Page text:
- Lynn Curry
- Situational Analysis
- Change Management
- Program Design
What would happen if we reduced the stakes in testing?
We certainly have the technology and the knowledge to make all testing formative with the explicit objective of identifying additional KSAs needed to do well (enough) in target contexts. Focus could then shift from the infrequent high stakes, winner/ loser decision making into an array of issues that we are not attending to well enough at present. Things like the full range of KSAs needed in target contexts, not just the easy to measure cognitive command of written materials. Changing the focus and reducing the emotional pressure will also reduce gaming and cheating on high stakes testing. Being clear about KSAs needed in target contexts will improve the relevancy of the testing and make test-takers' motivation congruent with doing well in their target next steps. They need no longer spotlight just passing tests or checking off competencies.
Focus on a good fit into the target context will also force test developers and educators to pay attention to the details of those target contexts. There are nuanced differences related to culture, language, justice and heritage inherent in the target situations: the people (e.g. the patients, parents, students, and colleagues), the physical settings (e.g. the type, amount of relevant support material; quality, convenience and suitability of infrastructure) and the social setting (e.g. safety, displacement, famine, dependence).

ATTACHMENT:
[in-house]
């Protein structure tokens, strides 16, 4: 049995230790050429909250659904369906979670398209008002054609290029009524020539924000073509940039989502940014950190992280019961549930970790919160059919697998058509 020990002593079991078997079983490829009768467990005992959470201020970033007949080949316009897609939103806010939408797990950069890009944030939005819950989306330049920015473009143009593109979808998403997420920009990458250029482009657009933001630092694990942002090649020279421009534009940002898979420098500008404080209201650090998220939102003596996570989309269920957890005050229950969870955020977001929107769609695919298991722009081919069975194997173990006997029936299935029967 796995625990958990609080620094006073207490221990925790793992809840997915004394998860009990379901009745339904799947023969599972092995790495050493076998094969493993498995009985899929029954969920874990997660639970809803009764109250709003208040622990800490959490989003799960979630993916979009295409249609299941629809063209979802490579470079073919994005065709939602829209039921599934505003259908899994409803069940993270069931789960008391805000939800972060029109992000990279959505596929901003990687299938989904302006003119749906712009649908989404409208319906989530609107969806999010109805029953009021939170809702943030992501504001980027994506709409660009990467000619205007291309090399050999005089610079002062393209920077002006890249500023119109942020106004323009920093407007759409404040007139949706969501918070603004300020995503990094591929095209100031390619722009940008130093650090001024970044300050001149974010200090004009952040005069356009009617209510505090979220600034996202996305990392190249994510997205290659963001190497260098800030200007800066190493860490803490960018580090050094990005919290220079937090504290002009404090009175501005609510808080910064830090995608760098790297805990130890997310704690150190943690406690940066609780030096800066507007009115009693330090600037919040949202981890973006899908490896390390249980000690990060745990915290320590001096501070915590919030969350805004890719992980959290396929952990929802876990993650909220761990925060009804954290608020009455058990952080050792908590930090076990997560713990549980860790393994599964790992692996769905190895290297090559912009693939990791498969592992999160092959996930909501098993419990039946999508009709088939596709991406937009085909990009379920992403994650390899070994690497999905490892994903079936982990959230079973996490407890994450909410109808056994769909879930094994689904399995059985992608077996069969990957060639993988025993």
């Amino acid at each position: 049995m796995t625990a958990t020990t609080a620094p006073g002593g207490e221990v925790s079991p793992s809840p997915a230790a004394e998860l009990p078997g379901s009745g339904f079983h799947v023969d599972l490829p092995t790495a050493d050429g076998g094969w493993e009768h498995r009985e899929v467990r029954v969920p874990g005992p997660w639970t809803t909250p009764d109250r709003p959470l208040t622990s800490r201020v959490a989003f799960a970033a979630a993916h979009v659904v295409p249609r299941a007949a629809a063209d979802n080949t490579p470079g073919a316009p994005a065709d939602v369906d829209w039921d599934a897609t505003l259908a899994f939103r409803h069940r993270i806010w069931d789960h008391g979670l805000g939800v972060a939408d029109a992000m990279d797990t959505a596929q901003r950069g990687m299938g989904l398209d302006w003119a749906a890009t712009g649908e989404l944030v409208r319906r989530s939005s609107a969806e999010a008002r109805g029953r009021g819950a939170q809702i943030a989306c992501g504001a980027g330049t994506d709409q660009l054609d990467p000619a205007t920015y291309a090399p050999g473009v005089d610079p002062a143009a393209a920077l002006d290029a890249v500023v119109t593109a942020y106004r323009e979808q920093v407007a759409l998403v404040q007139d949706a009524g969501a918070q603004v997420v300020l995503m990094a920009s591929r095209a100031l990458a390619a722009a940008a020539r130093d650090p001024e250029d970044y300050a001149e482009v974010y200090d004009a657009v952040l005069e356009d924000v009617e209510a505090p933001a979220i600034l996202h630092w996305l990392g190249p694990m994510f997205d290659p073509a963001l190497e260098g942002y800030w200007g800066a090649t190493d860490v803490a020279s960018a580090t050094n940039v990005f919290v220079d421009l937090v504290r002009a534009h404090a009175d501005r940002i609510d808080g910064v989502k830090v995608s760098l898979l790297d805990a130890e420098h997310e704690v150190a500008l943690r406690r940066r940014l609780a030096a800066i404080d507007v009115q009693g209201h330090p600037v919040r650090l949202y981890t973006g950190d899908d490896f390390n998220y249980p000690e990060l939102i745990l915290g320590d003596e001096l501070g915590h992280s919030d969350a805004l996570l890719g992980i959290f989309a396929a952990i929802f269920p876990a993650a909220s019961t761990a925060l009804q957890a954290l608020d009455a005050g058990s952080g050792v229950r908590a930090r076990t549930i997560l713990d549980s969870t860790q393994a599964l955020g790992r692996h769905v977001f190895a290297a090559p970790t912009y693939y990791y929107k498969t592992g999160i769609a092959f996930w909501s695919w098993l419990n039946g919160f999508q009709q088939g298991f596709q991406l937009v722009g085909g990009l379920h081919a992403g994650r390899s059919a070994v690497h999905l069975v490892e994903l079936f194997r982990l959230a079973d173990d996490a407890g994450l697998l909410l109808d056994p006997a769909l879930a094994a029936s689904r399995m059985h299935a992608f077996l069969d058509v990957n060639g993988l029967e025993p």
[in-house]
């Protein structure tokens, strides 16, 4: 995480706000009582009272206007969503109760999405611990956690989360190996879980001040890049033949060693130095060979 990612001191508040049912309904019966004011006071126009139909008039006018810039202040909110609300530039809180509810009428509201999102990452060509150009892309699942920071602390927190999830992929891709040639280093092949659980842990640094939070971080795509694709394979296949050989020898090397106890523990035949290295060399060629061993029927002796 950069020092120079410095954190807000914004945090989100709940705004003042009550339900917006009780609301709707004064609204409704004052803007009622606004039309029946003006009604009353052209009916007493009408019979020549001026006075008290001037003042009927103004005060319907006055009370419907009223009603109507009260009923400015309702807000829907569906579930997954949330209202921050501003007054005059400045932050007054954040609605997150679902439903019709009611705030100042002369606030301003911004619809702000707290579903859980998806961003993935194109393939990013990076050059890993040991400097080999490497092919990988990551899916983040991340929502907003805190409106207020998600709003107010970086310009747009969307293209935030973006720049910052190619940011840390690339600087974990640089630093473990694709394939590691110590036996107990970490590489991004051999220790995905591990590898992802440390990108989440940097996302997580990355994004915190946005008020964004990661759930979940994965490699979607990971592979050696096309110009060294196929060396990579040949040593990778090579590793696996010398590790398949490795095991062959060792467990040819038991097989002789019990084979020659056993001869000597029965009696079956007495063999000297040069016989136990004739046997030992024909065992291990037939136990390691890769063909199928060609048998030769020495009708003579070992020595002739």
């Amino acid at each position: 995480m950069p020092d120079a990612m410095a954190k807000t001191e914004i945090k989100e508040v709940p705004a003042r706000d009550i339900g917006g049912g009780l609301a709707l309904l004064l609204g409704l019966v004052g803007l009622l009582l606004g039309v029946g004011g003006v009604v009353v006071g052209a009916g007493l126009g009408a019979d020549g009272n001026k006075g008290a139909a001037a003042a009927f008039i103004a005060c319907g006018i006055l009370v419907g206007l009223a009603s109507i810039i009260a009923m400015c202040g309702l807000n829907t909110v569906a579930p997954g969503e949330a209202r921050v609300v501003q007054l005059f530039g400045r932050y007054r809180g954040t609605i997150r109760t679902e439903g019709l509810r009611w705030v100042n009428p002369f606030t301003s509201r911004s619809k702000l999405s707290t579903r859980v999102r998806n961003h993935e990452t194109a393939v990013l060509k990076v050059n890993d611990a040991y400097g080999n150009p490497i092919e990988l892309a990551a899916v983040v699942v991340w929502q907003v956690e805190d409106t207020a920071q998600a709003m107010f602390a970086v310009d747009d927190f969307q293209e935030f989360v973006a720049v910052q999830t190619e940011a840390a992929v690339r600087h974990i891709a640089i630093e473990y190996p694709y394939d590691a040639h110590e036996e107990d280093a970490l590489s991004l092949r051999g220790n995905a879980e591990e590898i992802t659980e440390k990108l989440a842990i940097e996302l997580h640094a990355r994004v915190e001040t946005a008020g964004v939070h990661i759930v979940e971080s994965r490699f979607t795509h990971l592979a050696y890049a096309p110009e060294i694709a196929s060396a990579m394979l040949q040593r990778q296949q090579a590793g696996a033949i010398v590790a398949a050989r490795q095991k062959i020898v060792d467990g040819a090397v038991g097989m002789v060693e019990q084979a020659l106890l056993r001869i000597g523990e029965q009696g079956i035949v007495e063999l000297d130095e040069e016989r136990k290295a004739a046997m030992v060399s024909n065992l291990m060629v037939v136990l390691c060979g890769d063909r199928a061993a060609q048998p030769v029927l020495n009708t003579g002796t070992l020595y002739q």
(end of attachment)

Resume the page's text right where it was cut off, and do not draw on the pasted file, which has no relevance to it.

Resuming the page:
All these features (and more) affect the KSAs required for competent performance in specific contexts. Right now these are mostly ignored in favor of a "baseline" concept of minimally acceptable competencies. Kind of like a least common denominator definition of competence. People pass those minimal competencies as measured in the high-stakes testing situations and are then are expected to learn everything else relevant to their target context on the job. At best that is inefficient. It can also be dangerous while the newbie inevitably makes errors trying to figure out what to do in the new context. Some never do figure it out before their frustrations push them out. These are resources lost to the context for lack of fitting preparation. We can do better.
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